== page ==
Polycystic ovary syndrome (PCOS) affects 10% of women, but it is often misdiagnosed or missed entirely by physicians. Now, researchers have identified the genetic underpinnings of the syndrome, including 3 new loci, a causal link to depression, and a male phenotype for PCOS.
Polycystic ovary syndrome (PCOS) affects 10% of women, but it is often misdiagnosed or missed entirely by physicians. Now, researchers said identified the genetic underpinnings of the syndrome, including 3 new loci, a causal link to depression, and a male phenotype for PCOS.1
PCOS is characterized by irregular menstrual cycles, an increased number of eggs arrested in development, and excessive facial hair or acne. Women may also suffer from weight gain, type 2 diabetes, anxiety, and depression. Women with PCOS often have difficulty conceiving, and may have metabolic issues, including insulin resistance and trouble regulating blood sugar. A recent research letter in JAMA Oncology linked PCOS to an increased risk of cancer.2
However, despite the fact that PCOS is the most common endocrine disorder in women of reproductive age, physicians have different ways of diagnosing PCOS, depending on their specialty.
“Patients often go from doctor to doctor before they get a diagnosis, because medical professionals may not be familiar with PCOS and providers from dermatology to obstetrics and gynecology to endocrinology may diagnose PCOS differently,” Corrine Welt, MD, interim chief of the division of endocrinology and metabolism at the University of Utah Health, said in a statement. The results appeared last week in the journal PLOS Genetics.
There are 2 different sets of diagnostic criteria. One, from the National Institutes of Health (NIH), requires the presence of clinical and/or biochemical high testosterone and irregular menstrual cycles. The Rotterdam criteria includes the presence of polycystic ovarian morphology and requires at least 2 of 3 traits to be present, resulting in 4 phenotypes.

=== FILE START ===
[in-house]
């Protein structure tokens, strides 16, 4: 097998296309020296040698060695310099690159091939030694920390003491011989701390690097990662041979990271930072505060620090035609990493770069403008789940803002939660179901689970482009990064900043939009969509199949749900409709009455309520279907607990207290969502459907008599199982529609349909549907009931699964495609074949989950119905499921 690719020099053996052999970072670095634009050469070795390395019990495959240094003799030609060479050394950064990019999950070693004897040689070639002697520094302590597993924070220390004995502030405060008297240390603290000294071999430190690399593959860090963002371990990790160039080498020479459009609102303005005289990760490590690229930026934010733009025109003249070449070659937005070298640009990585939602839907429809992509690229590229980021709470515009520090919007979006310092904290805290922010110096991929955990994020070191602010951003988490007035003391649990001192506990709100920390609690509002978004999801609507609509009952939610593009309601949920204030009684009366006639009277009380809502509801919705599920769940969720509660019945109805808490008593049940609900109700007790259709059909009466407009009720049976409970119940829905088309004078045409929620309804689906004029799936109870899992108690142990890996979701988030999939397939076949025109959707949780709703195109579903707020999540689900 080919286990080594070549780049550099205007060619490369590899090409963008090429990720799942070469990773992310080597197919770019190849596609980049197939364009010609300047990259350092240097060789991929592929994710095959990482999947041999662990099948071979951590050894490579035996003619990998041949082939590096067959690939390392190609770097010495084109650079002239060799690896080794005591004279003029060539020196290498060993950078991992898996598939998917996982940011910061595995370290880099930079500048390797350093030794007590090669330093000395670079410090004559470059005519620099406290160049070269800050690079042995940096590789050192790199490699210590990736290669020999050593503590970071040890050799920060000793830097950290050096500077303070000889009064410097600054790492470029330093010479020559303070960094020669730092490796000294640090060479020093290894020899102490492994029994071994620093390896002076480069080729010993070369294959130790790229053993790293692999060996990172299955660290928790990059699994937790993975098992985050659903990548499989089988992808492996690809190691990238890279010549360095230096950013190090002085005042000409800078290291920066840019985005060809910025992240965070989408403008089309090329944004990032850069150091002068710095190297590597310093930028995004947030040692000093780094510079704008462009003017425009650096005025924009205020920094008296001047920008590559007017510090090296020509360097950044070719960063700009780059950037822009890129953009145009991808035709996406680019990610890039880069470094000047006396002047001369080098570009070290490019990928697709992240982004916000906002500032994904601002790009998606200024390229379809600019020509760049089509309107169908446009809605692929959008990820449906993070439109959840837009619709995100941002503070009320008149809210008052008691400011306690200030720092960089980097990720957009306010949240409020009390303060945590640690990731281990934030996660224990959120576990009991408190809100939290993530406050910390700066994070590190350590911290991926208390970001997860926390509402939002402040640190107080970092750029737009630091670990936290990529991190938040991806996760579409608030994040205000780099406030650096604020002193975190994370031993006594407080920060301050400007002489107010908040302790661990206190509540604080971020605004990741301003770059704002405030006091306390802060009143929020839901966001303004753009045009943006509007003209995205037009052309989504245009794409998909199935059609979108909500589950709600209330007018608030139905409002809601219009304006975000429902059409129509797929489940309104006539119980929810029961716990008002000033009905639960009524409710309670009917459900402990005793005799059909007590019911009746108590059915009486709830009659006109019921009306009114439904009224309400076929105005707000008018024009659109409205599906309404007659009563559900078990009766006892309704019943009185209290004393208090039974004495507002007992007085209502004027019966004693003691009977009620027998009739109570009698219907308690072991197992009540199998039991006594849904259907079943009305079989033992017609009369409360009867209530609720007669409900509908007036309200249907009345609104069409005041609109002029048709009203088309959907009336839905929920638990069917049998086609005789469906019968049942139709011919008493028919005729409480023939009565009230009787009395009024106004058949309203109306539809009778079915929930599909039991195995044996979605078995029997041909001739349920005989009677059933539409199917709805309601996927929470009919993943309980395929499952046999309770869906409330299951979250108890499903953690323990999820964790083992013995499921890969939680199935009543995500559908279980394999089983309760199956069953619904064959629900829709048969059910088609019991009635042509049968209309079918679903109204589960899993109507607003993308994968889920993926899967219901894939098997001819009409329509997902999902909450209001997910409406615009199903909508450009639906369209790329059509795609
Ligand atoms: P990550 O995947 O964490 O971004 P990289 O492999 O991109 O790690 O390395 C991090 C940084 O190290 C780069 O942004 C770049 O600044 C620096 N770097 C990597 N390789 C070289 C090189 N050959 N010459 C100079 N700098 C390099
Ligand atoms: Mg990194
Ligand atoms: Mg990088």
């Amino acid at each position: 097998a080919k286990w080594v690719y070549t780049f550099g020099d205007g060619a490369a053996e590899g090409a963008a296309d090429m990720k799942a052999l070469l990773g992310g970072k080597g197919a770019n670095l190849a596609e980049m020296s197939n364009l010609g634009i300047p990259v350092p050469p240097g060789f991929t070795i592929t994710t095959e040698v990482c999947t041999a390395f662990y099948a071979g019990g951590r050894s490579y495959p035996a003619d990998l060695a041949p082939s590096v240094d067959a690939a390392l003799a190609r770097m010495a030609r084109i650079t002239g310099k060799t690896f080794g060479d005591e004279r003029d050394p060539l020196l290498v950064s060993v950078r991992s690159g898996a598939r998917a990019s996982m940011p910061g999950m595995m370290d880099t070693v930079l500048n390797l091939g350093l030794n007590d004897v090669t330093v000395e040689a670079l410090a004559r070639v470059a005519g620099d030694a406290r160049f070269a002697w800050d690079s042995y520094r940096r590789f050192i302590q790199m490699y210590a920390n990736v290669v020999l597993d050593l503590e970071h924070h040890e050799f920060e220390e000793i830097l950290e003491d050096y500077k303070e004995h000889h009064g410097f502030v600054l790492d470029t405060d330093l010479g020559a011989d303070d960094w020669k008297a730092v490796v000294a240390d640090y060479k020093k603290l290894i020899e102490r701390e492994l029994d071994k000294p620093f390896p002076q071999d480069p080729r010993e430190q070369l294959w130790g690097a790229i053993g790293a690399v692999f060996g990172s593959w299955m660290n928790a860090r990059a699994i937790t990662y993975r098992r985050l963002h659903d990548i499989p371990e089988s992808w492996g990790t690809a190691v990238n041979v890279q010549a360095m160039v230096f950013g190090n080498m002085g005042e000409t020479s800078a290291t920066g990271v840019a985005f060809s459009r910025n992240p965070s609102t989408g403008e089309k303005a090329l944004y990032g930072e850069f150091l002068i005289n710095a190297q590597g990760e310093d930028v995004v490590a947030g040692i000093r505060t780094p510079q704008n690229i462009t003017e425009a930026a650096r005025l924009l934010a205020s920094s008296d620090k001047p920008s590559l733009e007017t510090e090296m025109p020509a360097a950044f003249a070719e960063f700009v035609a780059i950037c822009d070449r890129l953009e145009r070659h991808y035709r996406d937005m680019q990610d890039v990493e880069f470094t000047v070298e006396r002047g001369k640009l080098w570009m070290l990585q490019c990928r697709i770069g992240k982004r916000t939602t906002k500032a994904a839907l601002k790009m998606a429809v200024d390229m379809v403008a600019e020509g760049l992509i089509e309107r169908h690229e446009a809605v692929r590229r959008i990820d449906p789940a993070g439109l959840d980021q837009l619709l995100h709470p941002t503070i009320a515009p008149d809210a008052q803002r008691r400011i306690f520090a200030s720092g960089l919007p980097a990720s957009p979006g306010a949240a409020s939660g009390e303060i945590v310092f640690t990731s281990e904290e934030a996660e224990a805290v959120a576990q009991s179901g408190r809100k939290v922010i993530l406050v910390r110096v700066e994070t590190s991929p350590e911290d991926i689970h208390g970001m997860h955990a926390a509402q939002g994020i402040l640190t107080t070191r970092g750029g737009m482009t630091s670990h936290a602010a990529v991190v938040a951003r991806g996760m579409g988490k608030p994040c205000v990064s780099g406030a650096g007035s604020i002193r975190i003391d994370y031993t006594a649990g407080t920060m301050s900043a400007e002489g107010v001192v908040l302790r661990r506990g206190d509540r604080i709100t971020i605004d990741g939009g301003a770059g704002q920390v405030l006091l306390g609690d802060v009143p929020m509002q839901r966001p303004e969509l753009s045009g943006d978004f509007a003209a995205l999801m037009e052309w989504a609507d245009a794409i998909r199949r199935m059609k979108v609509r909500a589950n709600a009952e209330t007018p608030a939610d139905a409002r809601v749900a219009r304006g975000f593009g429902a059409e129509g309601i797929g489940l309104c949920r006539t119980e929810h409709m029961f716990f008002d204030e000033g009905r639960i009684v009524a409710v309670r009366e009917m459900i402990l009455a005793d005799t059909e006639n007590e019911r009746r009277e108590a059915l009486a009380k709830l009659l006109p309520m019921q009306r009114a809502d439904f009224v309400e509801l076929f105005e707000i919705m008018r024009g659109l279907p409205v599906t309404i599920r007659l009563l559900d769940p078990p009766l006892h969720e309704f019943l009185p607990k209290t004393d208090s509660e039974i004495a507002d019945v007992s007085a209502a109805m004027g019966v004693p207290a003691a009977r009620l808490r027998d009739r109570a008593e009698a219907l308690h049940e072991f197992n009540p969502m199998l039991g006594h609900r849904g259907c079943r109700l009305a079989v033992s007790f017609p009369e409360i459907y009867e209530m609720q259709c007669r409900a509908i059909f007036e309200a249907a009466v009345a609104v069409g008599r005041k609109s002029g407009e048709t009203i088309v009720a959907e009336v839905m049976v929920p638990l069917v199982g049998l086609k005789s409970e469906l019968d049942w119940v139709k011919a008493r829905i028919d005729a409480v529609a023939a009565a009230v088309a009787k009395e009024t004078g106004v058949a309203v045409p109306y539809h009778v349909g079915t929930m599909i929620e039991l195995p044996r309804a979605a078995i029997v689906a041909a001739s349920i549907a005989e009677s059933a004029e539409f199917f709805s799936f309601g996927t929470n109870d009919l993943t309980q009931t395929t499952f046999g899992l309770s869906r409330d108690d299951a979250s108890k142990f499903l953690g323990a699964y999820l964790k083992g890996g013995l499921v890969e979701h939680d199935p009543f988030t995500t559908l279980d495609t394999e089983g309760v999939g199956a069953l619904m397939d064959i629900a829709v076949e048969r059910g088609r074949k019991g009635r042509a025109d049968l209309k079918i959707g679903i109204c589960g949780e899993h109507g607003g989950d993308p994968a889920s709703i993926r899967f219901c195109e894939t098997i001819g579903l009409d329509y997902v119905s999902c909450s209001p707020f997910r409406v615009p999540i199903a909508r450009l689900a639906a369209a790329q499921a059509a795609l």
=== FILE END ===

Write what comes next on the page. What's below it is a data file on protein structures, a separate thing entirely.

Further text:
In this study, done by the International PCOS Consortium, researchers confirmed 11 previously reported loci and found 3 new ones (near PLGRKT, ZBTB16, and MAPRE1). Some of the data came from women who were customers of 23andMe who opted into the research. The authors said that group, identified by self-report, had similar risks to the group where the diagnosis was clinically confirmed.
In the study, the researchers separated the PCOS patients into 3 groups based on diagnosis.
Patients diagnosed using the NIH criteria (2540 cases and 15,020 controls) accounted for about 70% of PCOS cases. Patients diagnosed using the Rotterdam criteria (high egg production; 2669 cases and 17,035 controls) accounted for up to 20% of PCOS cases.
The genetic similarities between cases diagnosed based on the 2 criteria have been largely unknown. The researchers also examined self-identified PCOS cases from 23andMe (5184 cases and 82,759 controls).
They identified 14 gene variants that were associated with PCOS, including 3 that were identified for the first time. Only 1 of these 14 genetic variants differed significantly in its association by diagnostic criteria.
The researchers next examined the associations of these 14 gene variants with specific PCOS related traits in 3 additional studies with a combined total of more than 10,000 PCOS patients and found 4 variants associated with high testosterone, 8 variants associated with high egg production, and 9 variants associated with infertility, with 3 variants associated with all 3 traits.
There were also genetic correlations with obesity, fasting insulin, type 2 diabetes, lipid levels and coronary artery disease, indicating shared genetic architecture between metabolic traits and PCOS.
Other variants were found to have a causal link to menopause timing, depression and male-pattern balding.
Felix Day, PhD, senior research associate in Growth and Development at the Medical Research Council Epidemiology Unit at the University of Cambridge, England, and contributing author, said the next steps are to further characterize the causes of PCOS.
1. Day F, Karaderi T, Jones MR, et al. Large-scale genomic-wide meta analysis of polycystic ovary syndrome suggests shared genetic architecture for different diagnosis criteria. [published online December 19, 2018]. PLoS Genet. doi: 10.1371/journal.pgen.1007813
2. Yin W, Falconer H, Yin L, Xu L, Ye W. Association between polycystic ovary syndrome and cancer risk. [published online November 29, 2018]. JAMA Oncol. doi:10.1001/jamaoncol.2018.5188.